Congressman Jim Himes Introduces Darwin Day Resolution in House of Representatives February 2, 2015

Congressman Jim Himes Introduces Darwin Day Resolution in House of Representatives

For the past couple of years, Rep. Rush Holt (D-NJ) has introduced a resolution in the House to honor Charles Darwin on his birthday. Rep. Pete Stark (D-CA) did the same thing in 2011 before he was voted out of office.

But Holt didn’t run for re-election last year, so the resolution was not a sure thing this time around.

Thankfully, Rep. Jim Himes (D-CT) has picked up where Holt left off. Today, he introduced House Resolution 67 (a.k.a. the Darwin Day Resolution) in order to “recognize Charles Darwin’s birthday, February 12, as a national day to celebrate science, education and humanity.”

The American Humanist Association explains:

“Charles Darwin’s discoveries gave humankind a new, revolutionary way of thinking about the natural world and our place in it. His insatiable quest for knowledge and decades of meticulous observation and analysis opened new pathways for advancements in biology, medicine, genetics and ecology,” said Rep. Himes. “Without Darwin’s contributions to science, philosophy and reason, our understanding of the world’s complexity and grandeur would be significantly diminished.”

The American Humanist Association worked closely with Rep. Himes, his staff and other members of Congress to introduce this resolution. The resolution is co-sponsored by Representatives Matthew Alton Cartwright (PA-17), Stephen Cohen (TN-09), Rosa DeLauro (CT-03), Bill Foster (IL-11), Mike Honda (CA-17), Zoe Lofgren (CA-19), Alan S. Lowenthal (CA-47), Eleanor Holmes Norton (DC), Adam Schiff (CA-28), Louise Slaughter (NY-25) and Adam Smith (WA-09).

“With climate change deniers and others with anti-science views threatening our planet, there is an urgent need for our politicians to openly voice their support for scientists and science education,” said Roy Speckhardt, executive director of the American Humanist Association. “We are grateful to Rep. Himes and the resolution’s co-sponsors for their recognition of Charles Darwin’s contributions to science and humanity.”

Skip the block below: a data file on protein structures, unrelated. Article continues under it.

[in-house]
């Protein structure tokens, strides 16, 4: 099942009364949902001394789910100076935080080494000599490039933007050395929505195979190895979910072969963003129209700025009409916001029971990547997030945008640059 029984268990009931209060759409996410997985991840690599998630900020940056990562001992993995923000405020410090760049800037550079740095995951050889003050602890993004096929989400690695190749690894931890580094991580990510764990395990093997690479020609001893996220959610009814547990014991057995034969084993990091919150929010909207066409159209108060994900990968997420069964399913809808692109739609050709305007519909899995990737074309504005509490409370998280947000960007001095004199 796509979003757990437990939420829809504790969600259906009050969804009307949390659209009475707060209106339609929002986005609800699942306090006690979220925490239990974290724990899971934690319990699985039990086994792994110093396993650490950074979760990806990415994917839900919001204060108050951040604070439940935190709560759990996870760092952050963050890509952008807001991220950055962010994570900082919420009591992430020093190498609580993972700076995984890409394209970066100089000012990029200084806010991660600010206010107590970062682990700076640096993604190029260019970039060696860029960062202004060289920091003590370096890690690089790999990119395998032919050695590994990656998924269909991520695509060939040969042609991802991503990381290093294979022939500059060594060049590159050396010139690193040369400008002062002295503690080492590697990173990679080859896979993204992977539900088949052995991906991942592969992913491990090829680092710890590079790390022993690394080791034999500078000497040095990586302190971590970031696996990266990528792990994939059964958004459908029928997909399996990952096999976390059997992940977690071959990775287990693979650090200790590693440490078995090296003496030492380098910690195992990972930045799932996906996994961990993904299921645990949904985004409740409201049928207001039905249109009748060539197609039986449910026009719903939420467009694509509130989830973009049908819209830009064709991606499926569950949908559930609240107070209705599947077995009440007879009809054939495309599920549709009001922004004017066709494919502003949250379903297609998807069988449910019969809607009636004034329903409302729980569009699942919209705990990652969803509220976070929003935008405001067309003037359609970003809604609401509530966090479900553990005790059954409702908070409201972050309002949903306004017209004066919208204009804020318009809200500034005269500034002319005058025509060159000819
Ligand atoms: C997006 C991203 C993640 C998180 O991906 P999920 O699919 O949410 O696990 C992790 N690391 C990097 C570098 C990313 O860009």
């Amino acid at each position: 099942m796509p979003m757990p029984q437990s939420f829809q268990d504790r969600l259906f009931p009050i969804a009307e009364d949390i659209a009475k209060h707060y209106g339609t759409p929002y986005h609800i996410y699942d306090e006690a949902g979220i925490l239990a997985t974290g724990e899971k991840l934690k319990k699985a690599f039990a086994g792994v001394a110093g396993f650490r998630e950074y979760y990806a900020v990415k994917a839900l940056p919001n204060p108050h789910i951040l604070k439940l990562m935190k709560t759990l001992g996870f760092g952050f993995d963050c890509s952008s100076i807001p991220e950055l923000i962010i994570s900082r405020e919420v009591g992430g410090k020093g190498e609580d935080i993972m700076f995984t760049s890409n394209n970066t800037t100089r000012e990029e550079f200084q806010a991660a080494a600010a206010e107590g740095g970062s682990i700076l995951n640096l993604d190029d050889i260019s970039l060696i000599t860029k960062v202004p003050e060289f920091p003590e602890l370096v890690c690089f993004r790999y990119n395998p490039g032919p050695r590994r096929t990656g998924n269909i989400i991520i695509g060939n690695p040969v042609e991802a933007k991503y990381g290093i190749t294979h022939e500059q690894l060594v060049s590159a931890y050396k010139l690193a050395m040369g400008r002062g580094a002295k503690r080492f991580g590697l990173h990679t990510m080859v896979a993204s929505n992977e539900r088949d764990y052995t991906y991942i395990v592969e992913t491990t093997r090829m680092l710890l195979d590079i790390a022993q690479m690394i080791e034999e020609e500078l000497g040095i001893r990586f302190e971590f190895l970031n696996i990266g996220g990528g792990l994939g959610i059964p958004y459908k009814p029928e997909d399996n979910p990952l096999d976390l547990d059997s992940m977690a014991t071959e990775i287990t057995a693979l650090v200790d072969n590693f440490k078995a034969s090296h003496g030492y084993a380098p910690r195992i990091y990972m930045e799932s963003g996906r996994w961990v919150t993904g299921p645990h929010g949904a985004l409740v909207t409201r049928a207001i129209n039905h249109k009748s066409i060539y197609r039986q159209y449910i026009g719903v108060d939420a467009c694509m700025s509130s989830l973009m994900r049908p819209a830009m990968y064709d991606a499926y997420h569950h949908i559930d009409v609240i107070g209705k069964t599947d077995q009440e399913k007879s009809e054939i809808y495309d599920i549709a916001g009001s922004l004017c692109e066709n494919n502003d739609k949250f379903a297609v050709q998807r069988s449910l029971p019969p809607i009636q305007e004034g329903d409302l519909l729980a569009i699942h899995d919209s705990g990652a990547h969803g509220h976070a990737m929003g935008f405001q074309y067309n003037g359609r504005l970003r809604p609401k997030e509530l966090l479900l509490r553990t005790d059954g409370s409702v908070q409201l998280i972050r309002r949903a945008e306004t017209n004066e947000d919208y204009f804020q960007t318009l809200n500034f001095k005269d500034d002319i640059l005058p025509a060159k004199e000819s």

It’s nice to see a member of Congress honoring science instead of denying it.

The text of the resolution isn’t available online yet, but I’ll post that information as soon as I have it.

***Update***: Here is a draft of the bill. The official version should be on Congress’ website soon:

RESOLUTION

Expressing support for designation of February 12, 2015, as “Darwin Day” and recognizing the importance of science in the betterment of humanity.

Whereas Charles Darwin’s theory of evolution by the mechanism of natural selection, together with the monumental amount of scientific evidence he compiled to support it, provides humanity with a logical and intellectually compelling explanation for the diversity of life on Earth;

Whereas the validity of Darwin’s theory of evolution by natural selection is further strongly supported by the modern understanding of the science of genetics;

Whereas it has been the human curiosity and ingenuity exemplified by Darwin that has promoted new scientific discoveries that have helped humanity solve many problems
and improve living conditions;

Whereas the advancement of science must be protected from those unconcerned with the adverse impacts of global warming and climate change;

Whereas the teaching of creationism in some public schools compromises the scientific and academic integrity of the United States education systems;

Whereas Charles Darwin is a worthy symbol of scientific advancement on which to focus and around which to build a global celebration of science and humanity intended to promote a common bond among all of Earth’s peoples; and

Whereas February 12, 2015, is the anniversary of the birth of Charles Darwin in 1809 and would be an appropriate date to designate as “Darwin Day”: Now, therefore, be
it

Resolved, That the House of Representatives–

(1) supports the designation of “Darwin Day”; and

(2) recognizes Charles Darwin as a worthy symbol on which to celebrate the achievements of reason, science, and the advancement of human knowledge.

Wow. Blunt, beautiful words.

***Update 2***: Here is the final version (identical to the draft) posted on Congress’ website.

(Image via Wikipedia)

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